In the start of Act Two Scene One of A Raisin in the Sun, Beneatha and Walter are around the house and it seems that they are reenacting in what they believe to be are “Africans in their natural habitat.” This started after Beneatha tried on an outfit that was given to her by her friend Asagai. “Walter— Do you hear the beating of the wings of the birds flying low over the mountains and the low places of our land— Beneatha OCOMOGOSIAY!” (79) To them, it seems like a harmless act of play amongst the two siblings. When observing this (keeping in mind of the events and interactions), it is evident that they created their own single story of African people. In The Danger of a Single Story, Adichie said, “The single story creates stereotypes. And the problem with stereotypes is not that they are untrue, but that they are incomplete. They make one story become the only story.” (2009) What they were failing to realize was that Africa is not all about people dressing either half naked or in robes and talking about nature, struggle and in gibberish. They speak about things beyond that, dress in regular clothes and speak English along with their native language. They had assumed or listened to others who told them such a one-sided version of Africa, a place that their ancestors came from. It is evident here that the danger of a single story lives in everyone, no matter if you are the oppressed or not. This is why getting to know someone or a group of people is important because we too become a victim of a single story.
Patterns that seems to occur over and over again in the play are the ideas of discrimination and assimilation. As we spill over into Act II, Beneatha continues to address such patterns in her interaction with George, a wealthier black student that she attends school with. He comes from a family who is doing well in terms of finances and most likely lives in a better neighborhood than the Youngers. When he stops by to pick up Beneatha to go to a play, he is shocked and at first (he seemed to be) disgusted at her cutting her hair. Beneatha did this as a way to become “more in touch with her roots.” Due to his reaction, this caused her to say, “I hate assimilationist Negroes!” (81) George is the type of well-off person of color that doesn’t compare himself to poor people of color. It’s like he is better because he is wealthy like his race no longer becomes a factor in the world because he has wealth. This type of person seems to be on a way higher pedestal and some may feel they are as equal as white people due to their wealth.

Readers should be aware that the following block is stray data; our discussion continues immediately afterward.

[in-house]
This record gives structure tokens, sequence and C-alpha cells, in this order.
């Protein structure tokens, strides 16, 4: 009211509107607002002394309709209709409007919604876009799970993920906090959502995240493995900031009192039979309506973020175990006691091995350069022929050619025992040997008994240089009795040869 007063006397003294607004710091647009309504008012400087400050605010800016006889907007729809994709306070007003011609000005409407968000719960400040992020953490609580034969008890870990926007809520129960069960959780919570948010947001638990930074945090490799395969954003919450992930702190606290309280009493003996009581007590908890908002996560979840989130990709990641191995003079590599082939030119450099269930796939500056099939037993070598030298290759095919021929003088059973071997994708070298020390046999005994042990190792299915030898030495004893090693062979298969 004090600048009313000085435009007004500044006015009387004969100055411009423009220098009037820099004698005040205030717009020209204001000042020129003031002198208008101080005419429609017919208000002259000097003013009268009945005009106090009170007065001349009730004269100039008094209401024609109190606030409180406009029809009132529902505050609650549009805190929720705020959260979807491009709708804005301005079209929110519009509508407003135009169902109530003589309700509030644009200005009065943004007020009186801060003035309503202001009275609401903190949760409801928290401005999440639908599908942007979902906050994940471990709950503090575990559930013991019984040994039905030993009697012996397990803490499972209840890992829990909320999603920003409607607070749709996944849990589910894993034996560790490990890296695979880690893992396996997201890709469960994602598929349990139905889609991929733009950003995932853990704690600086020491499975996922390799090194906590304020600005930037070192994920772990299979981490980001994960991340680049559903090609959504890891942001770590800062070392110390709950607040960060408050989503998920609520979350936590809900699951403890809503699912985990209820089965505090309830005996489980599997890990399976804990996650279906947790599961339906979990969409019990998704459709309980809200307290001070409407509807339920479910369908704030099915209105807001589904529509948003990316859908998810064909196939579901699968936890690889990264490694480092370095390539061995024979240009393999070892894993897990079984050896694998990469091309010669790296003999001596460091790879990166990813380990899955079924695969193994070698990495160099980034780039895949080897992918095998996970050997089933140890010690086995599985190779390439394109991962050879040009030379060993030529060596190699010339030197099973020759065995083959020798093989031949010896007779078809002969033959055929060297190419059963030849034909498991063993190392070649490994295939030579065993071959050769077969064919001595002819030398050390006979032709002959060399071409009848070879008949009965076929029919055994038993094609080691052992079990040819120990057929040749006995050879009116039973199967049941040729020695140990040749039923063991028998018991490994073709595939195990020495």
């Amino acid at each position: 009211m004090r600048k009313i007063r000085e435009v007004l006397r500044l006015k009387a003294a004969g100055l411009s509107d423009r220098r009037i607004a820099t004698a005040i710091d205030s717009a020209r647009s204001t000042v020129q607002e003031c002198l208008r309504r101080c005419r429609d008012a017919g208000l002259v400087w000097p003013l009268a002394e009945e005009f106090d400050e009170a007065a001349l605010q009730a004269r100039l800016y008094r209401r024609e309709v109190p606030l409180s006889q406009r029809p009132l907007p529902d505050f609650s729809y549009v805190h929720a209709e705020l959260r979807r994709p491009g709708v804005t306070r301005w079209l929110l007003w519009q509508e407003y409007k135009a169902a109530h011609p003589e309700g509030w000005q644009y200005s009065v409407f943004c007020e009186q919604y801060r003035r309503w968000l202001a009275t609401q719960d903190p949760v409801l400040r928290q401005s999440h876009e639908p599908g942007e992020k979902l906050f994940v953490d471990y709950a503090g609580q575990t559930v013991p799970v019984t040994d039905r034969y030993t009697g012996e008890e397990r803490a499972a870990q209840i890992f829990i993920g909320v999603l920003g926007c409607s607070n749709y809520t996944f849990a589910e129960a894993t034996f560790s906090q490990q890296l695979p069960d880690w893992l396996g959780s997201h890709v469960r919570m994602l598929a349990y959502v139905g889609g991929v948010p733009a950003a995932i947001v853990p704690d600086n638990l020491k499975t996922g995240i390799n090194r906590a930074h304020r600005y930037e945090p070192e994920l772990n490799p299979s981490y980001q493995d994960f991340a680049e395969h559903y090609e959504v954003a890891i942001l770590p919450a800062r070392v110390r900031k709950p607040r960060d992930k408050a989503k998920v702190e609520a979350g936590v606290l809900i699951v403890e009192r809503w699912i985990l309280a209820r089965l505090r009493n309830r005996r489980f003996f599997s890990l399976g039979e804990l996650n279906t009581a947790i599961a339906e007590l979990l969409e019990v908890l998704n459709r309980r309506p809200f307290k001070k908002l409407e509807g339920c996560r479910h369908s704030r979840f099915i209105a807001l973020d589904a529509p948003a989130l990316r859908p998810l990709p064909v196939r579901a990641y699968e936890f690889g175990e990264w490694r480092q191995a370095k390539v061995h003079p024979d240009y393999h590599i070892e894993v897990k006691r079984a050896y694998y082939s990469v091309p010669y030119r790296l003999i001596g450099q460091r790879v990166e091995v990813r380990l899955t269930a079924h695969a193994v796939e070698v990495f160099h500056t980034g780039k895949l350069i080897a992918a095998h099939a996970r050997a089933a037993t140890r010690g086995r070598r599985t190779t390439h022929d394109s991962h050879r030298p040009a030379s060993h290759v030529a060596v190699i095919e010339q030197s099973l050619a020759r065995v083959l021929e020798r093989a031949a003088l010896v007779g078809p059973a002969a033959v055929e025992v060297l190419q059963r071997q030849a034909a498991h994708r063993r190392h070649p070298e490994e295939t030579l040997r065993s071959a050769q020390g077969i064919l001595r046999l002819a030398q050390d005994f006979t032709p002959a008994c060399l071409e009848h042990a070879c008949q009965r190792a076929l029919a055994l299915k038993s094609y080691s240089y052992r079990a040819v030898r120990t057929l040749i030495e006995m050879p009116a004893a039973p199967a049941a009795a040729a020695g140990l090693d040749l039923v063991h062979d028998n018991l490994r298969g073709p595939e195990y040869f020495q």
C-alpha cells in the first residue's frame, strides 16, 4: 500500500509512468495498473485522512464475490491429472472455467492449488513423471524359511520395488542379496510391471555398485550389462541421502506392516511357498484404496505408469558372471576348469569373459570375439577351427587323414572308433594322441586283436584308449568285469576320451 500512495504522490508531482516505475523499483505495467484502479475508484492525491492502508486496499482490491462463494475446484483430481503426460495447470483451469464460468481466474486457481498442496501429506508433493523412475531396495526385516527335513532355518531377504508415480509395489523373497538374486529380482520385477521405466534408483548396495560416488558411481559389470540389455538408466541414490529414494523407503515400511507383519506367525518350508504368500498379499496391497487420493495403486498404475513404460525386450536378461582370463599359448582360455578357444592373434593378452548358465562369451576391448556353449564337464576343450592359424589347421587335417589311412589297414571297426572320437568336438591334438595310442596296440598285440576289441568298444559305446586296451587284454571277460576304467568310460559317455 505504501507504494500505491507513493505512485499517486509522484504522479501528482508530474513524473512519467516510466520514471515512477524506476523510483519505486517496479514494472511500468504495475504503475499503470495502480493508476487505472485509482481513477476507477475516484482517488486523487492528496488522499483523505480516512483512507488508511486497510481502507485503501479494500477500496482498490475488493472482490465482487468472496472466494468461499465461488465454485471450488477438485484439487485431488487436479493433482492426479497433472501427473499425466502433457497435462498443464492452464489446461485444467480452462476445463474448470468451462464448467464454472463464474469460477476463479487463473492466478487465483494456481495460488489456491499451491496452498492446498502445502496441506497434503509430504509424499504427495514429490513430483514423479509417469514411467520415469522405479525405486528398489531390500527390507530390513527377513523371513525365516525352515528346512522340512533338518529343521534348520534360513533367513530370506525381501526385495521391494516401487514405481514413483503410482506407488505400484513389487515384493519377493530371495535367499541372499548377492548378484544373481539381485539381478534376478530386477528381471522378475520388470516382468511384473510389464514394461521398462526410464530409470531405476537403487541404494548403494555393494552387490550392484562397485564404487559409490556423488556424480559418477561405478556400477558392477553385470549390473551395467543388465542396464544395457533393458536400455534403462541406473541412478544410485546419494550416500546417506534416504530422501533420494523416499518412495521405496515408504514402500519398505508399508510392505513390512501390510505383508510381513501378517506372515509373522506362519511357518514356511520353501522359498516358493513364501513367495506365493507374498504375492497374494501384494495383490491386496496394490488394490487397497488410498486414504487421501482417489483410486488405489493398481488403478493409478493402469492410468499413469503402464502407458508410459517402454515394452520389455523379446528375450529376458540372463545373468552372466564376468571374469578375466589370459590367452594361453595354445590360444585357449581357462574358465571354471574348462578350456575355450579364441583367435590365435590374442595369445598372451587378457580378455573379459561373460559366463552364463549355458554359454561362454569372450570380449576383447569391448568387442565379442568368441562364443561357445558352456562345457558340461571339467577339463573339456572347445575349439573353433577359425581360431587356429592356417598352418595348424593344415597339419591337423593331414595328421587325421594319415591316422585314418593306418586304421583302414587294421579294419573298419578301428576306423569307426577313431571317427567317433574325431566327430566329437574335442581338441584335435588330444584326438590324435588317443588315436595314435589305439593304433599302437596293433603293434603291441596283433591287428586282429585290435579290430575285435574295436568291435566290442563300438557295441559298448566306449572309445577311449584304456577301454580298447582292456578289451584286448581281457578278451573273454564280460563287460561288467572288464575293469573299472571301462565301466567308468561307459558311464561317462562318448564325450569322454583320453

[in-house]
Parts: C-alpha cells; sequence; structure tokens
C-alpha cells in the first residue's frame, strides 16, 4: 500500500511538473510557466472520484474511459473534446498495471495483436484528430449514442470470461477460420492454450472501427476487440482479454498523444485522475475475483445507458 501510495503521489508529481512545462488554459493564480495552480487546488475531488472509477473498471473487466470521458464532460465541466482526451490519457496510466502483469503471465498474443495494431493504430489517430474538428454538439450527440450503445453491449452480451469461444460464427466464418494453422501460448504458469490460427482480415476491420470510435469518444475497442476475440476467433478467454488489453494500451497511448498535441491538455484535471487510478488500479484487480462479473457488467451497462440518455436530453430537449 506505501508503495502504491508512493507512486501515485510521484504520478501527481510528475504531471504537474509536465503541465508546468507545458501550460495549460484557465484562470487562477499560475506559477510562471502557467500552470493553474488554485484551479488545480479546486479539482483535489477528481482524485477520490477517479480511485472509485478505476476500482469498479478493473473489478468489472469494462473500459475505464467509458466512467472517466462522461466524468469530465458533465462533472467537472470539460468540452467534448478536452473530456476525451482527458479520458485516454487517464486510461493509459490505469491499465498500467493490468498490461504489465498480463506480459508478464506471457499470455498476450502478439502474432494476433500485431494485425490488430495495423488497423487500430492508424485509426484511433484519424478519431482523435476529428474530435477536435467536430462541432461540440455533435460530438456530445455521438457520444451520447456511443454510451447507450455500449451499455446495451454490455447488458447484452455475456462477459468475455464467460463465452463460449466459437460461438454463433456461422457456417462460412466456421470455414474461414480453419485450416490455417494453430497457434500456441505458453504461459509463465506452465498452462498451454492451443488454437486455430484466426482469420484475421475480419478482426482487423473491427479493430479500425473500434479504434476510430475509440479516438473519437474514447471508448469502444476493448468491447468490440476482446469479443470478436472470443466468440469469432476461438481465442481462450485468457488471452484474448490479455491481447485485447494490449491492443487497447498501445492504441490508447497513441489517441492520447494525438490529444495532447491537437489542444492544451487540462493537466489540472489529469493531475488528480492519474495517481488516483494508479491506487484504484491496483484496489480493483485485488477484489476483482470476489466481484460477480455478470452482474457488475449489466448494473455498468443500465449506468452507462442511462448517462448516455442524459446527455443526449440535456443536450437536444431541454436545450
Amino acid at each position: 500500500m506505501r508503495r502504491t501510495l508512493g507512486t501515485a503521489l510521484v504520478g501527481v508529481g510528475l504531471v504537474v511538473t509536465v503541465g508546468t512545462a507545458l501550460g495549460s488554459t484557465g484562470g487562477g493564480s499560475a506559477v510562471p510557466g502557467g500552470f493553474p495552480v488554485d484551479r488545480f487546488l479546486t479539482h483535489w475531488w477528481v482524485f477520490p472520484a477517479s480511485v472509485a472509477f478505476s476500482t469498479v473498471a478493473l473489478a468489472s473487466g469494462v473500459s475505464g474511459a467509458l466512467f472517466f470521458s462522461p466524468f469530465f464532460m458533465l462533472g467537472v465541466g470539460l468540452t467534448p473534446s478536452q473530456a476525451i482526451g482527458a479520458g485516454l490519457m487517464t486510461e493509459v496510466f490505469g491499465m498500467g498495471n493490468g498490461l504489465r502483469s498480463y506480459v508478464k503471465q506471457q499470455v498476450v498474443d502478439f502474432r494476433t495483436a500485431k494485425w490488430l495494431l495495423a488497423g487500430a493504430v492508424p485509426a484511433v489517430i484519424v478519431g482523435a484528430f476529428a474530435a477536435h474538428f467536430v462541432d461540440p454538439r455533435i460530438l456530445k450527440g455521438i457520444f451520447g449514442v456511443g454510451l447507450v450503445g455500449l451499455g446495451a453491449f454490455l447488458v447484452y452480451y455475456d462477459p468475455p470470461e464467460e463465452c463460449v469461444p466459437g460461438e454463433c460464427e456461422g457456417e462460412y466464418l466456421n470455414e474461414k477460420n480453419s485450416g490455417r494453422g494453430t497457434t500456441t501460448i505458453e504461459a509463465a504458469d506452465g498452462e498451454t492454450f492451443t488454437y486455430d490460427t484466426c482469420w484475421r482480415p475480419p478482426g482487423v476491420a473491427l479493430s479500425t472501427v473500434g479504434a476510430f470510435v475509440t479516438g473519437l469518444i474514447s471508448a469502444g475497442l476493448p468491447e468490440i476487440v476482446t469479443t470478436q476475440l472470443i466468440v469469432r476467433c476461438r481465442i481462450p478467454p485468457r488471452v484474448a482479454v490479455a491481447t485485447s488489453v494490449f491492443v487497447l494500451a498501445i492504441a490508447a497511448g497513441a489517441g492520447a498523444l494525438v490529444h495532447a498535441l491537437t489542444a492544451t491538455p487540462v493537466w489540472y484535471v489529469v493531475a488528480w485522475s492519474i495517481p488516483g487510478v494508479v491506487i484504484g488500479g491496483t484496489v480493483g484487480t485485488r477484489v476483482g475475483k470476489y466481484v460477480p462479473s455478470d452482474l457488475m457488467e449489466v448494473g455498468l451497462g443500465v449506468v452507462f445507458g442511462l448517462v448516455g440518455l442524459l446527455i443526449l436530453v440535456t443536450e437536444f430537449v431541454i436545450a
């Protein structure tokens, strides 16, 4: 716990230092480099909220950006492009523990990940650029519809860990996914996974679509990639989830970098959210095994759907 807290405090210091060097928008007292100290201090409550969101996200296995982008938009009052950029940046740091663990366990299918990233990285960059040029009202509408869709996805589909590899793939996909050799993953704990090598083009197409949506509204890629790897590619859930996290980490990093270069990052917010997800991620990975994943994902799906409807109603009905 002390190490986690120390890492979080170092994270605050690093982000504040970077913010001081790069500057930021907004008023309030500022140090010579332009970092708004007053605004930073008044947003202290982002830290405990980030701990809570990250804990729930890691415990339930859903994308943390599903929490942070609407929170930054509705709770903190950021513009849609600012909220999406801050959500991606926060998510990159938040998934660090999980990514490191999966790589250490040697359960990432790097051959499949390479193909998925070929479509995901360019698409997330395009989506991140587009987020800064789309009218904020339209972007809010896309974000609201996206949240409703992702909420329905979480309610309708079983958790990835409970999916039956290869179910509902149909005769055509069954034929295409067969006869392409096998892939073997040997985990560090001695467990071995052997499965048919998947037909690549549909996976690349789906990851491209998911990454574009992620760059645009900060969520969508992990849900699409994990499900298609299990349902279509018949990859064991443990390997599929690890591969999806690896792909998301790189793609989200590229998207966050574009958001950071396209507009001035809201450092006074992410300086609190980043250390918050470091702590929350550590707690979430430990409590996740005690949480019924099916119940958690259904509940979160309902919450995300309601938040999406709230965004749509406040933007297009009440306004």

Unfortunately, some will not associate with anyone that doesn’t share the same wealth as them. They rather assimilate and stick with white people rather than support those who are the same race but different economic status. This is evident when George responds to Beneatha by saying, “Let’s face it, baby, your heritage is nothing but a bunch of raggedy-assed spirituals and some grass huts!” (81) People like George fail to remember where their bloodline originates from. To him, he may not even see or recognize himself as Black to an extent. For him, his race is Black but because he is better off and financially doing better than the Younger family, some are brainwashed into thinking they are white or even as privileged as white people. In reality, when it all comes down to it, black people are black people in the eyes of conservative, racist white individuals.
What other people can we think of today that are like George, an individual that is black and well off, causing him to not even associate with poor people of color? Explain how.
Do you think it is right that George treats poor black people as other or acts like he is better than them? Why or why not?